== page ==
Nalin Mehta of ToI has a piece on this. Politicians can go to any extent to win an election. And what better way than to stir history for one’s gains.
Apparently, they are now trying to show how Ashoka (and Chadragupta) were Kushwahas. This is an attempt to please the Kushwahas which form around 10% of votebank. The politicians are promising the Kushwaha community the same eminence the community enjoyed 2300 years ago. The present CM Nitish Kumar is being projected as Dhanananda, the villain king who Chadragupta threw to set up the great Maurya empire:
What does an ancient emperor who died over 2,300 years ago have to do with the hurly-burly of Bihar elections in the present day? Everything, it seems, as politicians pull out all the stops to attract, make and remake caste formations.
So in this cauldron of caste, Emperor Ashoka whose lion seal adorns our rupees, whose dharma chakra is on the national flag, who was the greatest communicator of ancient India reshaping much of Asia with Buddhism — as Constantine would later reshape Europe with Christianity — has now been repackaged as a Kushwaha leader.
The Rashtravadi Kushwaha Parishad, which is aligned with BJP, has held several commemoration functions in Bihar since last year, arguing that both Chandragupta Maurya and Ashoka were Kushwahas and therefore ancestors of present-day Bihari Kushwahas or Koeris who make up about 9% of voters. State BJP leaders like Sushil Kumar Modi have publicly argued in these ceremonies that if voted to power, their party would restore the glory that Kushwahas supposedly enjoyed during the Mauryan empire.
They have likened the JD(U) regime to the capricious regime of the last Nanda king, Dhanananda, who was uprooted by Chanakya and the Mauryas. In May this year a celebration of 2,300 years of Ashoka in Patna turned into a political advocacy event, with posters coming up across the city of a bejewelled and moustachioed Ashoka image, sitting side-by-side with Kushwaha caste leaders and BJP satraps.
A senior Union Cabinet minister from Bihar even announced a postal stamp to honour Ashoka and that a big statue of the emperor would be installed in Delhi and Patna if the party was voted to power. The prime minister, who is fronting BJP’s campaign in Bihar, has specifically focused only on development in his speeches and the contradictions in the opposing JD(U)-RJD-Congress mahagathbandan. Yet, it is clear that at the micro-level, this electoral battle is as much about getting the caste arithmetic right as the larger atmospherics of the Modi model of development versus the Nitish model of good governance.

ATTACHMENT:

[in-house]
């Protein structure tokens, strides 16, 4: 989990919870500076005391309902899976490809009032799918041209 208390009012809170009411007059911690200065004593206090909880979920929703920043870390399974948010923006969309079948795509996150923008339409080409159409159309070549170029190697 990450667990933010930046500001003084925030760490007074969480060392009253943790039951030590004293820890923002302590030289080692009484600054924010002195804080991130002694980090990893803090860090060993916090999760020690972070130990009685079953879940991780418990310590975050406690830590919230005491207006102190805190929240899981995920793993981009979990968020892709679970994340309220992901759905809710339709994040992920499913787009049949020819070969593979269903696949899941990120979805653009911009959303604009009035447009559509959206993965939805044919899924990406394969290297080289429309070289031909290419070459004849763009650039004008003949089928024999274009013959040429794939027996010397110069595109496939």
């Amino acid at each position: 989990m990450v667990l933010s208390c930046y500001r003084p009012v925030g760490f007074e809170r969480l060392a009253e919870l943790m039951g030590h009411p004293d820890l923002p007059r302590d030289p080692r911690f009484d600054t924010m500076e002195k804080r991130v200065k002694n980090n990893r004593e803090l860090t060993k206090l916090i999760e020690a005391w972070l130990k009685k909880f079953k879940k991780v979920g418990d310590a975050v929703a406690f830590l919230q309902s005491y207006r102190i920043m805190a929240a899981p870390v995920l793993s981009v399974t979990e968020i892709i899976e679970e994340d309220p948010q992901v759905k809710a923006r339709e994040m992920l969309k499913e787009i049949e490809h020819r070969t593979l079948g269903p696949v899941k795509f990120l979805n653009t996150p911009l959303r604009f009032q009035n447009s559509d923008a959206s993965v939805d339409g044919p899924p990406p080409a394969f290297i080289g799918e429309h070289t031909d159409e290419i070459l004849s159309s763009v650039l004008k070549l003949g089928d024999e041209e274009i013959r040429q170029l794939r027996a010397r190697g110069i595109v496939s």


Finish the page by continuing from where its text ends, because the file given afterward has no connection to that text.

The perplexing appropriation of Ashoka as a caste leader is part of these ground-level machinations. Kushwahas, an OBC caste who claim their descent from Ram’s son Kush, were part of the social axis of forward castes and extremely backward castes that combined with the slogan of good governance to hand Nitish Kumar his 2010 triumph in Bihar.
Historians are not amused:
Historians have been aghast at the bizarre appropriation of Ashoka as a caste leader. There is no evidence whatsoever of the emperor’s caste credentials in Mauryan records. Yet, Kushwaha Parishad members insist they can prove it. The emperor has become a tool in the politics of social engineering in Bihar.
Just as the legendary Hindi poet Ramdhari Singh Dinkar has now been recast as a Bhumihar icon, Maharana Pratap of Mewar as a tool to woo upper-caste Rajputs and Baba Chuhar Mal as a dalit leader. State leaders have embraced all of these, including Kunwar Singh who fought the British in 1857, and held caste functions to commemorate these figures.
Rewriting history to serve modern political ends is not new. In UP, for example, BSP focussed on recasting and highlighting the stories of dalit veeranganas as a way of forging a new dalit identity. Bihari politics seemed to have turned a corner in 2010, moving from caste to bijli, sadak and paani like the rest of India. Yet, with Lalu Prasad talking aggressively of Mandal-II and threatening a rerun of the caste wars that laid waste to much of the 1990s, the 2015 campaign evokes deja vu, like an old film we have seen before and want to forget.
Instead of focusing on things that matter (water, electricity etc), just keep rewriting history.
Though, all this points to a much more important issue – know how of history. No matter what people say about irrelevance of history, nothing moves people as much as history does. This is where things become dangerous as well. Half knowledge or complete ignorance of historical matters, can easily led to manipulation and rewriting.